It's Gleich's job to try to stop ASF spiralling out of hand. "We must look for all the carcasses, and I will work on wild boar traps for prevention," he says.
It's a huge task: ASF is a highly contagious virus that can survive for months in an infected host. Thankfully, ASF doesn't infect humans. But its impact on pigs has been substantial. In 2019, it was reported that the disease has already killed a quarter of the world's pigs, including half of China's swine population. In 2019, China was massively increasing its pig imports from Brazil and Europe to fill the huge meat supply shortfall caused by the ASF deaths.
ASF also illustrates the connectedness between the actions humans take and the diseases we, or animals, suffer.
As human activity warms up the planet, wild boar populations have thrived. Years ago, a cold winter would have frozen the ground, restricting access to the roots, bulbs, nuts and seeds boars usually feed on and killed off a big chunk of the population. Now, the winters are milder, and the wild boar don't die off: they move closer to cities where they've learned there's ample food and shelter. "It's a smart species with a high reproductive rate, and we give them all that they need," says Sandra Blome, who runs the national reference laboratory for ASF at the FLI on Riems.
As a result, there are now millions of wild boar across Europe, each with the same petri dish ability to mix potent viruses and spit them back out into other species. Many now have ASF, and as they move around the continent and come into contact with industrial pigs, they infect herds. The domestic pigs die, populations need to be restocked, new viruses are moved and shared, and humans are one step closer to the next pandemic.
But when it comes to the ways humans are making a spillover more likely, that's just the tip of the iceberg. In Asia, for example, pig farms are even more intensely populated than in Europe, and the disease is spread by the controversial (and in many countries, illegal) practise of feeding pigs the blood and remains of other dead pigs. These are often, unbeknownst to the farmer, infected with ASF. "This is like an infection experiment," says Beer.
Meanwhile, ASF exists in Europe in the first place because of human activity. Once a virus that only plagued warthogs in East Africa, it was brought to the European continent most likely by ships from colonised Angola travelling to Portugal in 1957. It was again introduced by humans to Georgia in 2007 via contaminated meat, which was consumed by wild boar. From there the disease spread all over Russia and eastern Europe, with infected boar and infected carcasses being found as far away as Belgium.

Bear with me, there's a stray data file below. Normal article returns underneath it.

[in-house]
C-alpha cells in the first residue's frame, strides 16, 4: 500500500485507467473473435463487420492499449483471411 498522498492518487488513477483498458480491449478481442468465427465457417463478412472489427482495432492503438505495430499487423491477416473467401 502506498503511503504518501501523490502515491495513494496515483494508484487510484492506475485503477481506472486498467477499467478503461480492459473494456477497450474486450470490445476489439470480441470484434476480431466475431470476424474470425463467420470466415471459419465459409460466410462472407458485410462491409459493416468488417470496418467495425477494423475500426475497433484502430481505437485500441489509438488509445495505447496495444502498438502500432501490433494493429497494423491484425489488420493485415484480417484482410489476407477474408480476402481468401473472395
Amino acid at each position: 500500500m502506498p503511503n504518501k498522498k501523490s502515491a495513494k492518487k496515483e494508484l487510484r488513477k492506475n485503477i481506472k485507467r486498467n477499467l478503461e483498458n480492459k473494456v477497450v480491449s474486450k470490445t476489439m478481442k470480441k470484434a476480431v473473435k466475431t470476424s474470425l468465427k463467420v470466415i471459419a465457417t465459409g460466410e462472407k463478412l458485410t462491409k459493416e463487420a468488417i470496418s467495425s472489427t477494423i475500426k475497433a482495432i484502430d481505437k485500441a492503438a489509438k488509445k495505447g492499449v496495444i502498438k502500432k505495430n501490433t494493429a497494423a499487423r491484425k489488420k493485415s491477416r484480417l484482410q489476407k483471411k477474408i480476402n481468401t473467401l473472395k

Because humans are unaffected by ASF, you wouldn't know if you were eating a pork burger infected with it. But sling the leftovers in a dumpster for a wild boar to sniff out and two days later that boar will probably be dead — after it's infected a few of its closest friends and family.
One part of the solution might seem to be to cull wild boar in Europe. But poor hunting practises can actually help spread the disease, with hunters and their dogs coming into contact with wild boar blood and then transporting it elsewhere. "It's not so easy to say, 'Let's just eradicate the boar and then we don't have a problem'," says Blome, who is a hunter herself. She points out that the wild boar also plays an important part in the ecosystem, breaking up the soil, which helps young trees to find room to grow, eating carcasses of other animals and proving a food source for predators.
The solution, says Blome, is to have a toolbox of methods for dealing with the disease, from early detection to vaccinations. At the FLI, she and her team run a wild boar breeding unit, testing out new vaccination candidates and trying to understand what differences, if any, boars and pigs have when it comes to their ability to fight disease.
In the forest where ASF entered Germany, an array of high-tech equipment, including drones, helicopters and infrared detection, is being used to try to find carcasses and remove them from the environment. In late October, Blome said they had already found more than 90 carcasses in just over a month.
Blome and her colleagues are now collaborating with scientists working in the Bavarian National Forest to understand more about the disease. Every three weeks since July, Marco Heurich and his team have shot three healthy wild boars and placed the carcasses in the forest. They take photos and videos to monitor the decomposition process.
"We're trying to determine four basic questions," he says. First, how long ASF can survive in a carcass. Second, whether the virus can survive in the soil and for how long. Third, in what time span the animals are still warm enough to distinguish from their surroundings with a drone. And fourth, whether there are any scavenging species that carry dead parts of the animal away, in doing so spreading the disease further afield. These details would give scientists a better chance of stopping the disease.